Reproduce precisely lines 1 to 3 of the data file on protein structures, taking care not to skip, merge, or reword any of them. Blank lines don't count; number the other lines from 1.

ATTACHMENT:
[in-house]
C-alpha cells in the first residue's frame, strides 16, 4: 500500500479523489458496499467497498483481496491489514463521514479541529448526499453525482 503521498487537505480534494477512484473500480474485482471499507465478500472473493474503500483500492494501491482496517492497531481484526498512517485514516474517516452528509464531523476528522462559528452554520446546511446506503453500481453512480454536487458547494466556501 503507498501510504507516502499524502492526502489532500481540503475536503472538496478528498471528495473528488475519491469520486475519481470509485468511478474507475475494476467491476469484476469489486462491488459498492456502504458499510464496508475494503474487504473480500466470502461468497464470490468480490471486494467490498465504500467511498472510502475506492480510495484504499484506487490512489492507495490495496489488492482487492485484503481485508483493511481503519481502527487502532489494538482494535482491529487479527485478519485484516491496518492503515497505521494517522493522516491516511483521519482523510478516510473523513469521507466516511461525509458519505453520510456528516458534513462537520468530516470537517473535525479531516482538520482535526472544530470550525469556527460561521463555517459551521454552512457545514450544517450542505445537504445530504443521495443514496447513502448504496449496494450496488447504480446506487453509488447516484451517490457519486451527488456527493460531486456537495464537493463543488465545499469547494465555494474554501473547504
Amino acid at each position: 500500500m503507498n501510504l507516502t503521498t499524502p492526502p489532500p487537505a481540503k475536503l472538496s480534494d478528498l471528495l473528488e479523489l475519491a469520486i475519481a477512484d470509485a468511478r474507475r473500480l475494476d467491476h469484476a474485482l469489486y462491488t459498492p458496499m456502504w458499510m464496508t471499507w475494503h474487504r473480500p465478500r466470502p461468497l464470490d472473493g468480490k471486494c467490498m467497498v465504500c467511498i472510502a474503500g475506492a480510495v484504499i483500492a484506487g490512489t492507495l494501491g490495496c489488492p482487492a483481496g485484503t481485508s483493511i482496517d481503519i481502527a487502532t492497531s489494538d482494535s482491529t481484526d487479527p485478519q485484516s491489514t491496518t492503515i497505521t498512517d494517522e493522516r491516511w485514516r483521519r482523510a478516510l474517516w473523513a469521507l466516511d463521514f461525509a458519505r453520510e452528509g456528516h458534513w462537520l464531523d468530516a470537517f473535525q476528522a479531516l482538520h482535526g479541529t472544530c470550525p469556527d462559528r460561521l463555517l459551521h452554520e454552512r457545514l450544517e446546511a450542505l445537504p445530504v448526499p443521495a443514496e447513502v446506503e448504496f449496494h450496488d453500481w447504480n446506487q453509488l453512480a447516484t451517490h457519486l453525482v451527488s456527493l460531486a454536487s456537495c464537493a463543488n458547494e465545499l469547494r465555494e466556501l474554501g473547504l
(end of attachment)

[in-house]
C-alpha cells in the first residue's frame, strides 16, 4: 500500500479523489458496499467497498483481496491489514463521514479541529448526499453525482 503521498487537505480534494477512484473500480474485482471499507465478500472473493474503500483500492494501491482496517492497531481484526498512517485514516474517516452528509464531523476528522462559528452554520446546511446506503453500481453512480454536487458547494466556501 503507498501510504507516502499524502492526502489532500481540503475536503472538496478528498471528495473528488475519491469520486475519481470509485468511478474507475475494476467491476469484476469489486462491488459498492456502504458499510464496508475494503474487504473480500466470502461468497464470490468480490471486494467490498465504500467511498472510502475506492480510495484504499484506487490512489492507495490495496489488492482487492485484503481485508483493511481503519481502527487502532489494538482494535482491529487479527485478519485484516491496518492503515497505521494517522493522516491516511483521519482523510478516510473523513469521507466516511461525509458519505453520510456528516458534513462537520468530516470537517473535525479531516482538520482535526472544530470550525469556527460561521463555517459551521454552512457545514450544517450542505445537504445530504443521495443514496447513502448504496449496494450496488447504480446506487453509488447516484451517490457519486451527488456527493460531486456537495464537493463543488465545499469547494465555494474554501473547504
Amino acid at each position: 500500500m503507498n501510504l507516502t503521498t499524502p492526502p489532500p487537505a481540503k475536503l472538496s480534494d478528498l471528495l473528488e479523489l475519491a469520486i475519481a477512484d470509485a468511478r474507475r473500480l475494476d467491476h469484476a474485482l469489486y462491488t459498492p458496499m456502504w458499510m464496508t471499507w475494503h474487504r473480500p465478500r466470502p461468497l464470490d472473493g468480490k471486494c467490498m467497498v465504500c467511498i472510502a474503500g475506492a480510495v484504499i483500492a484506487g490512489t492507495l494501491g490495496c489488492p482487492a483481496g485484503t481485508s483493511i482496517d481503519i481502527a487502532t492497531s489494538d482494535s482491529t481484526d487479527p485478519q485484516s491489514t491496518t492503515i497505521t498512517d494517522e493522516r491516511w485514516r483521519r482523510a478516510l474517516w473523513a469521507l466516511d463521514f461525509a458519505r453520510e452528509g456528516h458534513w462537520l464531523d468530516a470537517f473535525q476528522a479531516l482538520h482535526g479541529t472544530c470550525p469556527d462559528r460561521l463555517l459551521h452554520e454552512r457545514l450544517e446546511a450542505l445537504p445530504v448526499p443521495a443514496e447513502v446506503e448504496f449496494h450496488d453500481w447504480n446506487q453509488l453512480a447516484t451517490h457519486l453525482v451527488s456527493l460531486a454536487s456537495c464537493a463543488n458547494e465545499l469547494r465555494e466556501l474554501g473547504l